“I had no money,” he says. “I lived with a friend’s family, a Dominican family, for two years, in their apartment. I was basically part of the family. I had curfew. I didn’t have chores, but I had responsibilities. I’d go out and get milk for the mom, or whatever. You don’t bring girls home, you don’t stay out all night, you call and tell them where you are.”

The street Chad lived on in Spanish Harlem at the end of the nineties is still known as one of the leading streets for arrests in New York City, 105th street between First Avenue and FDR Drive. But as long as he stayed on his street, he was fine.

“You don’t go off the street,” he says “his” family would tell him. “You’ll be fine if you stay on 105th street, everybody will know you.”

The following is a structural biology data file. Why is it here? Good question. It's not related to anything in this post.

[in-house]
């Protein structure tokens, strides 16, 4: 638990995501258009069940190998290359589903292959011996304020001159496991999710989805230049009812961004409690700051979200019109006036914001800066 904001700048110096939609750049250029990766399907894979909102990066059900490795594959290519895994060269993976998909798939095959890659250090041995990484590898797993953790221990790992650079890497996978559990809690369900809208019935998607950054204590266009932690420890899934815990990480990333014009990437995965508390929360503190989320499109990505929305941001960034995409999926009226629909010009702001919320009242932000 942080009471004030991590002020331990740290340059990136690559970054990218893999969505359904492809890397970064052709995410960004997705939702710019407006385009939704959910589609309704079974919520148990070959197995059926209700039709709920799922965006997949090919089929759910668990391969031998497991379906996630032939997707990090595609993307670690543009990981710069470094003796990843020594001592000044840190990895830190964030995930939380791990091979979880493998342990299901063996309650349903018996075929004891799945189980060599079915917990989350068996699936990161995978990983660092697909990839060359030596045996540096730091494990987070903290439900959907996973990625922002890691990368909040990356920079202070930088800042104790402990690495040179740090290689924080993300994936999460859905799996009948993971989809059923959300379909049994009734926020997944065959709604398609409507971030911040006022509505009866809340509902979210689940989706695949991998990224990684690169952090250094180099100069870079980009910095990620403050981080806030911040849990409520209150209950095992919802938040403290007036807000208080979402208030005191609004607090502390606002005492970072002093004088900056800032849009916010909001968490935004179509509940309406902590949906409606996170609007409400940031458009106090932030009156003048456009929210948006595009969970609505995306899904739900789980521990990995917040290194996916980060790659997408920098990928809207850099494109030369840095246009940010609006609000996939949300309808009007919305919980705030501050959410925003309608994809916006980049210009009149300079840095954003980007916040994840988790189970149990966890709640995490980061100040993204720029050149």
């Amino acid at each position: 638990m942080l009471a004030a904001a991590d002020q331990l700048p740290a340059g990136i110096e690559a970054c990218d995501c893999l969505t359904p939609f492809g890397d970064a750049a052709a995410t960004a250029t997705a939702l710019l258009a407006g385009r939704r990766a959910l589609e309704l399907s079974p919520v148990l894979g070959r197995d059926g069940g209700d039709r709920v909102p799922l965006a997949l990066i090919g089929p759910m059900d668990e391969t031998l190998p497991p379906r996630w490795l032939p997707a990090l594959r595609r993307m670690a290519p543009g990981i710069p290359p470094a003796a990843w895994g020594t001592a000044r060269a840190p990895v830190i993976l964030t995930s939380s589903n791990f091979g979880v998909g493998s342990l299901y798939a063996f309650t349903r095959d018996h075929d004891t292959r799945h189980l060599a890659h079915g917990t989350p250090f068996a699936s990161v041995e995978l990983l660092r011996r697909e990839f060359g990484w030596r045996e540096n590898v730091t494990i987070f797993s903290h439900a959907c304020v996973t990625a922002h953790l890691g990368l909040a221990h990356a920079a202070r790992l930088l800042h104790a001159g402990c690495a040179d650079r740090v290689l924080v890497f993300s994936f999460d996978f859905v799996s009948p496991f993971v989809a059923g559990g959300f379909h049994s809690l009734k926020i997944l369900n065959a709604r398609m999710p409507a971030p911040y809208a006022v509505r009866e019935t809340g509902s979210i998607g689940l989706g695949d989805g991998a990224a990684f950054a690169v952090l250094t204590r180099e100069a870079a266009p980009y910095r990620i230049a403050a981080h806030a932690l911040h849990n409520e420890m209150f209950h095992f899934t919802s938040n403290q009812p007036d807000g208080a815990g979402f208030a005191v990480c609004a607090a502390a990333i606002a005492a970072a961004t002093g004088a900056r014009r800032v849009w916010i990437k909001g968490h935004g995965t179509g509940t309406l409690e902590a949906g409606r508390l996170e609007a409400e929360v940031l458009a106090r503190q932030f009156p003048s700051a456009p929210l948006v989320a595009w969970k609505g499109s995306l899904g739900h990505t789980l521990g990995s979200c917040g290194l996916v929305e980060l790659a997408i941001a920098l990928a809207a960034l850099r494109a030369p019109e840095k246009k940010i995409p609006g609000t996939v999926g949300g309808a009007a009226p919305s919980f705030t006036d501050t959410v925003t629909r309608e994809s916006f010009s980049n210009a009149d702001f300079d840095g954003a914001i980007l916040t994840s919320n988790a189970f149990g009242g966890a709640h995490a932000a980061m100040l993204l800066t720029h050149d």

After two years he moved, still as white as when he left Maine, to a housing project with a black family for two years, living with a former school friend and his family. In those first four years of living in New York, he was the only white person in his circle of friends outside his acting and writing life. That’s one river of experience that flows through his work. Another is his family; Chad’s wife is Asian. They have a son and, on the way, a daughter.

Telling stories about people “not like me”
“I think before I had a child I would have said I’m interested in writing about the people who walk by the theatre instead of those in the theatre,” Chad says.

“Theatre today is white, middle-class. There’s a certain economic background and that’s kind of how it is. When you think about theatre, the theatre-going public, that’s what you think of. Now that I have a child, I’m really committed to having my son on stage.”